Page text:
WORLDWIDE

Vet Guide: Background on Rodents, Rodent Control and Anticoagulants

The Rodent Threat

Rodents are among the most important competitors with humans for food and other resources. It has been estimated that worldwide there is one rat for every human being. Both rats and mice constitute a major threat to mankind because of the disease organisms they harbor and damage they cause. The Food and Agricultural Organization of the United Nations reported worldwide, rats destroy more than 42 million tons of food worth $30 billion. Other reports indicate that one-fifth to one-third of all the world's food crops are consumed or contaminated by rats each year. Moreover, in the past century alone, more than 10 million people have died from rodent-borne diseases. Thus, rodent pest management is essential to achieving and maintaining an acceptable standard of living.

In the United States, the adoption of rodent control measures by homeowners, public health and professional pest control personnel has prevented the extreme losses seen in some developing countries. Nonetheless, each year an estimated 50,000 Americans, mostly children, are bitten by rats. Property losses include millions of dollars worth of food consumed or contaminated on farms and in warehouses. In addition, numerous building fires are attributed to rodents chewing gas pipes or stripping insulation from electrical wires. Furthermore, the diseases carried by rodents in this country are numerous and include, dysentery, hantavirus pulmonary syndrome, leptospirosis, lymphocytic choriomeningitis, murine typhus, rabies, rickettsial pox, salmonellosis, trichinosis and tularemia. And each year, the several human deaths in the Western states resulting from rodent-borne sylvatic plague serve to remind us of the potential for disaster if we relax rodent control measures [42].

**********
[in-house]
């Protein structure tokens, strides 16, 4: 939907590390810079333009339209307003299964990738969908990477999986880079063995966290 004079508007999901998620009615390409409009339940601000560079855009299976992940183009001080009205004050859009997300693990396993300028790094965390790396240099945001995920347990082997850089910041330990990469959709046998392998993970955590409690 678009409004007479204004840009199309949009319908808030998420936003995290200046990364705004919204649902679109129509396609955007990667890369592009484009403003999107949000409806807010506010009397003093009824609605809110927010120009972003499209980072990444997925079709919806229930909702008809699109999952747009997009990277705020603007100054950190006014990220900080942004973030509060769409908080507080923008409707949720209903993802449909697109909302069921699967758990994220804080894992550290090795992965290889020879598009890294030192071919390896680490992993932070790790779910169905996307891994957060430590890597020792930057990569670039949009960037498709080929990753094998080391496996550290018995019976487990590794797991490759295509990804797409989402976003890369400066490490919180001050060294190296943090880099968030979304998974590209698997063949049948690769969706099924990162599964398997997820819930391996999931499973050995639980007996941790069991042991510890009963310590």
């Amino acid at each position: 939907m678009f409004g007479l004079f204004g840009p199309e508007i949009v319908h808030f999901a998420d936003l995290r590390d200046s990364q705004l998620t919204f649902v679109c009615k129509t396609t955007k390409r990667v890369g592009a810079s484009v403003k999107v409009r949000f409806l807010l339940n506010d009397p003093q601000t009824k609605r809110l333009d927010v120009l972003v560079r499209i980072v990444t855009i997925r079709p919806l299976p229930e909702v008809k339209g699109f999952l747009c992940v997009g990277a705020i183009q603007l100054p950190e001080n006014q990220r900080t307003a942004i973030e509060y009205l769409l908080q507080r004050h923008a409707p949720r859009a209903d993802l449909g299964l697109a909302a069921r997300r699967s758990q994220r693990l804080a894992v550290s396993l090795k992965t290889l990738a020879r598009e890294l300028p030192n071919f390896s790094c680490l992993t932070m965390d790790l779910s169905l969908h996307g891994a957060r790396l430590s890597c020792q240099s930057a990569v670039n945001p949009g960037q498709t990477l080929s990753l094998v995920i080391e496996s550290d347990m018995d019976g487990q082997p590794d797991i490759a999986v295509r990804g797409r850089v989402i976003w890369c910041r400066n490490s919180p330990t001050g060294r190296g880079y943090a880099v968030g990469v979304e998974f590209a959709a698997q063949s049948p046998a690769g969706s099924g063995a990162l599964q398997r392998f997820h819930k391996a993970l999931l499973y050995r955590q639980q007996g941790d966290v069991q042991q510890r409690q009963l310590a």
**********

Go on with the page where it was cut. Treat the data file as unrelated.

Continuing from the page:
In addition to spreading human diseases or causing damage to buildings and their contents, rodents can severely affect the health of farm and domestic animals. Rat attacks on animals such as newborn pigs and poultry cause death and mutilation, and numerous animals suffer illness or death from rodent-borne diseases.